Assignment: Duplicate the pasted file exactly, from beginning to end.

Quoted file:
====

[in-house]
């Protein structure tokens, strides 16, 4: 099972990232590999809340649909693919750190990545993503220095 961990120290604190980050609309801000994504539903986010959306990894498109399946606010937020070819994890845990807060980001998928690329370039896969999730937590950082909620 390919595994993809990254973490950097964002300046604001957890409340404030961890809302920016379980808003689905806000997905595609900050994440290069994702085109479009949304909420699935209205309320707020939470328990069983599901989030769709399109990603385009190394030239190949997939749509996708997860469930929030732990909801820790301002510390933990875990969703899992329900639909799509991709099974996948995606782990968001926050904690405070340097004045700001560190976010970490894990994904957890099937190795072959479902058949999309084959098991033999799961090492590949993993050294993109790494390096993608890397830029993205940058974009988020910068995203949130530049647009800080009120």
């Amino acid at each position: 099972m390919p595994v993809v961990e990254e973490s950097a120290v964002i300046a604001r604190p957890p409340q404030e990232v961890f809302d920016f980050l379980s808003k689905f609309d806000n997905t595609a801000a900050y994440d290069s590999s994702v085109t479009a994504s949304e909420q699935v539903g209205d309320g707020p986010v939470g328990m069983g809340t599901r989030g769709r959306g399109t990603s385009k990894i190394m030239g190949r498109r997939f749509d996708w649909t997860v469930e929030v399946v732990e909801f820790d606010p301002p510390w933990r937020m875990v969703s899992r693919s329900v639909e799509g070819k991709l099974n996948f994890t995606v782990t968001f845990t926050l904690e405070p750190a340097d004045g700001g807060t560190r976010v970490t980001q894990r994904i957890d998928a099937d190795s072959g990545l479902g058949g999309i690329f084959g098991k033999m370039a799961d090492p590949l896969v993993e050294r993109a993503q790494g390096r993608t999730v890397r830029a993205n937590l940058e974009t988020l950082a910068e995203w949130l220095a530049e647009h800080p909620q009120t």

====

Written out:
[in-house]
């Protein structure tokens, strides 16, 4: 099972990232590999809340649909693919750190990545993503220095 961990120290604190980050609309801000994504539903986010959306990894498109399946606010937020070819994890845990807060980001998928690329370039896969999730937590950082909620 390919595994993809990254973490950097964002300046604001957890409340404030961890809302920016379980808003689905806000997905595609900050994440290069994702085109479009949304909420699935209205309320707020939470328990069983599901989030769709399109990603385009190394030239190949997939749509996708997860469930929030732990909801820790301002510390933990875990969703899992329900639909799509991709099974996948995606782990968001926050904690405070340097004045700001560190976010970490894990994904957890099937190795072959479902058949999309084959098991033999799961090492590949993993050294993109790494390096993608890397830029993205940058974009988020910068995203949130530049647009800080009120």
């Amino acid at each position: 099972m390919p595994v993809v961990e990254e973490s950097a120290v964002i300046a604001r604190p957890p409340q404030e990232v961890f809302d920016f980050l379980s808003k689905f609309d806000n997905t595609a801000a900050y994440d290069s590999s994702v085109t479009a994504s949304e909420q699935v539903g209205d309320g707020p986010v939470g328990m069983g809340t599901r989030g769709r959306g399109t990603s385009k990894i190394m030239g190949r498109r997939f749509d996708w649909t997860v469930e929030v399946v732990e909801f820790d606010p301002p510390w933990r937020m875990v969703s899992r693919s329900v639909e799509g070819k991709l099974n996948f994890t995606v782990t968001f845990t926050l904690e405070p750190a340097d004045g700001g807060t560190r976010v970490t980001q894990r994904i957890d998928a099937d190795s072959g990545l479902g058949g999309i690329f084959g098991k033999m370039a799961d090492p590949l896969v993993e050294r993109a993503q790494g390096r993608t999730v890397r830029a993205n937590l940058e974009t988020l950082a910068e995203w949130l220095a530049e647009h800080p909620q009120t």